Immigration


McCain on Immigration Reform

McCain on Immigration Reform

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McCain on Immigration Reform

The latest immigration news has often revolved around upcoming political office elections. A politician's stance on immigration reform is an important part of his or her campaign. Arizona Senator John McCain, who ran for president in 2008, had hoped for a complete overhaul of immigration. In fact, before he even ran for president, he joined Senator Edward "Ted" Kennedy in pushing a bill called the Secure America and Orderly Immigration Act in 2005.

The Secure America and Orderly Immigration Act set out to form a worker visa program that would allow American employers temporarily to hire immigrants for jobs that could not be filled by United States workers. Undocumented workers would have been able to sign up for the temporary worker program by paying a fine of $1500. The American employers would have had to prove that the positions were unable to be filled by American laborers. The illegal immigrants who would have been granted temporary worker status would have been able to apply for citizenship.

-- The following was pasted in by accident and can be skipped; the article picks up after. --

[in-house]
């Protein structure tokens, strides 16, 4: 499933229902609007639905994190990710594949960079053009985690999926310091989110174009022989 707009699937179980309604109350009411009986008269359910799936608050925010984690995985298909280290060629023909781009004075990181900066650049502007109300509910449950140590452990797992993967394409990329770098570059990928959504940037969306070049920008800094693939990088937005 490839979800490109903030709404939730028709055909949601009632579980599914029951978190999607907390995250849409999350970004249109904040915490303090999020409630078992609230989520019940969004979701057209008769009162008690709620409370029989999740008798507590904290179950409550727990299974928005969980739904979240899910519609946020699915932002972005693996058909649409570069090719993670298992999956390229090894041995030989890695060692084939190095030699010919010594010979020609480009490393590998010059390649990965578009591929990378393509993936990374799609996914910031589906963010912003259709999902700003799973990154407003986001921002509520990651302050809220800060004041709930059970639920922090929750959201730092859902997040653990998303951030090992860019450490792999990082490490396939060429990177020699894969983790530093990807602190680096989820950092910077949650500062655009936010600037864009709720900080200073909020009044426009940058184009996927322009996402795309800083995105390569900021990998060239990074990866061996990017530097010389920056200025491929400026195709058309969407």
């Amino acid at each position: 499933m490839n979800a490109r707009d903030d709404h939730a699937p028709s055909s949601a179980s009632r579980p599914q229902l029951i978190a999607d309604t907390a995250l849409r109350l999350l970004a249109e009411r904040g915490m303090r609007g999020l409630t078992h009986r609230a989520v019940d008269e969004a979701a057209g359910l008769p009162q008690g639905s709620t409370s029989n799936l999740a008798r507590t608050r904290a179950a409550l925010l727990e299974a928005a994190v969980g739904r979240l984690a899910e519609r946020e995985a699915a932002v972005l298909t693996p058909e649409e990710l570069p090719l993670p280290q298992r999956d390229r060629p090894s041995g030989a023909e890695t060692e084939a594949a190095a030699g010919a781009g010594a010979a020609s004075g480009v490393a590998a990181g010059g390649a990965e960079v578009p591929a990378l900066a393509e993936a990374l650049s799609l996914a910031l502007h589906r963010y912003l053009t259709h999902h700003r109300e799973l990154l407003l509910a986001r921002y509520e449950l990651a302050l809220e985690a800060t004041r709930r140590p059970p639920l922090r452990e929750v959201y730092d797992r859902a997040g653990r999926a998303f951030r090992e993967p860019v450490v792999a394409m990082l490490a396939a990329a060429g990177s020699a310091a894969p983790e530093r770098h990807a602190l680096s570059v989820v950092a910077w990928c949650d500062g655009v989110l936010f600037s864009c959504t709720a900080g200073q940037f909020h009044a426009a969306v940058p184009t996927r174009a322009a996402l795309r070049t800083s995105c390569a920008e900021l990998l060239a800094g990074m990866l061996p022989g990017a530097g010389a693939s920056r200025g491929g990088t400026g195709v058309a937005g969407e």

The bill proposed that illegal immigrants already living in the United States would have the chance to legalize their status without facing deportation. Although many considered this a form of amnesty, McCain argued that the legalized status would not come easily for the illegal immigrants. In addition to paying a high fine, they would have to compete for the legal immigration slots with other foreigners. The fine would come from payment of back taxes following a period of employment.

Both Senators McCain and Kennedy had a high hopes for the bill, which, like others in the past also called for increased border security. This was to be accomplished by an increase in funding for the personnel and technology of the United States Border Control. McCain proposed that by allowing an easier path to citizenship while increasing security would drastically cut down the number of illegal immigrants entering the United States every year. New documentation would have been provided for the immigrants, cutting down on the number of fake Social Security numbers, identification cards, and driver's licenses.


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